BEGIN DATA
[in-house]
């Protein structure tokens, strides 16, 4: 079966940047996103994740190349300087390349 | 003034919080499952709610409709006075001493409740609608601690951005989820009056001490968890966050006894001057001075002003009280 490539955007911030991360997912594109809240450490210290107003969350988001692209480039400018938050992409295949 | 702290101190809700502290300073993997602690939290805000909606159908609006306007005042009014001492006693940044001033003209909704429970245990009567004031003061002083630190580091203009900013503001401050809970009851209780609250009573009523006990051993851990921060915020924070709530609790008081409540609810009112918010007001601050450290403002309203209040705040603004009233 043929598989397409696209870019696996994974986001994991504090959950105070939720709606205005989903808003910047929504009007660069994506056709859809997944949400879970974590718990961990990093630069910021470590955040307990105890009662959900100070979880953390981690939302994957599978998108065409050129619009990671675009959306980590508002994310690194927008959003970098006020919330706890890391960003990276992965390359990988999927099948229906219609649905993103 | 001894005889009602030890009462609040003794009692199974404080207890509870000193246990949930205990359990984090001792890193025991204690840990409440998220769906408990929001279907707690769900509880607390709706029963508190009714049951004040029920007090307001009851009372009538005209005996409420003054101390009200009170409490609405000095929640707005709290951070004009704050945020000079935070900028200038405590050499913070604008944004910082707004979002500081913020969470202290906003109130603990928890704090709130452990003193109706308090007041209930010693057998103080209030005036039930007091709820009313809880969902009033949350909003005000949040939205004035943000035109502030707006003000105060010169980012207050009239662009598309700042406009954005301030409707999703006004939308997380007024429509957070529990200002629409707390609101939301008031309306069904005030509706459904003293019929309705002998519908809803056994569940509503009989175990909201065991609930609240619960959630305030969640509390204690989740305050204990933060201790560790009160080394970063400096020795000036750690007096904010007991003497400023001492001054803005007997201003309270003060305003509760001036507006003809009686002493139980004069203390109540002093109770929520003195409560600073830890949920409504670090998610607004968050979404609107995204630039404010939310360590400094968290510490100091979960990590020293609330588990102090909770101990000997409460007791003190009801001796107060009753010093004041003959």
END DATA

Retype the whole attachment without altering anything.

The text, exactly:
[in-house]
């Protein structure tokens, strides 16, 4: 079966940047996103994740190349300087390349 | 003034919080499952709610409709006075001493409740609608601690951005989820009056001490968890966050006894001057001075002003009280 490539955007911030991360997912594109809240450490210290107003969350988001692209480039400018938050992409295949 | 702290101190809700502290300073993997602690939290805000909606159908609006306007005042009014001492006693940044001033003209909704429970245990009567004031003061002083630190580091203009900013503001401050809970009851209780609250009573009523006990051993851990921060915020924070709530609790008081409540609810009112918010007001601050450290403002309203209040705040603004009233 043929598989397409696209870019696996994974986001994991504090959950105070939720709606205005989903808003910047929504009007660069994506056709859809997944949400879970974590718990961990990093630069910021470590955040307990105890009662959900100070979880953390981690939302994957599978998108065409050129619009990671675009959306980590508002994310690194927008959003970098006020919330706890890391960003990276992965390359990988999927099948229906219609649905993103 | 001894005889009602030890009462609040003794009692199974404080207890509870000193246990949930205990359990984090001792890193025991204690840990409440998220769906408990929001279907707690769900509880607390709706029963508190009714049951004040029920007090307001009851009372009538005209005996409420003054101390009200009170409490609405000095929640707005709290951070004009704050945020000079935070900028200038405590050499913070604008944004910082707004979002500081913020969470202290906003109130603990928890704090709130452990003193109706308090007041209930010693057998103080209030005036039930007091709820009313809880969902009033949350909003005000949040939205004035943000035109502030707006003000105060010169980012207050009239662009598309700042406009954005301030409707999703006004939308997380007024429509957070529990200002629409707390609101939301008031309306069904005030509706459904003293019929309705002998519908809803056994569940509503009989175990909201065991609930609240619960959630305030969640509390204690989740305050204990933060201790560790009160080394970063400096020795000036750690007096904010007991003497400023001492001054803005007997201003309270003060305003509760001036507006003809009686002493139980004069203390109540002093109770929520003195409560600073830890949920409504670090998610607004968050979404609107995204630039404010939310360590400094968290510490100091979960990590020293609330588990102090909770101990000997409460007791003190009801001796107060009753010093004041003959």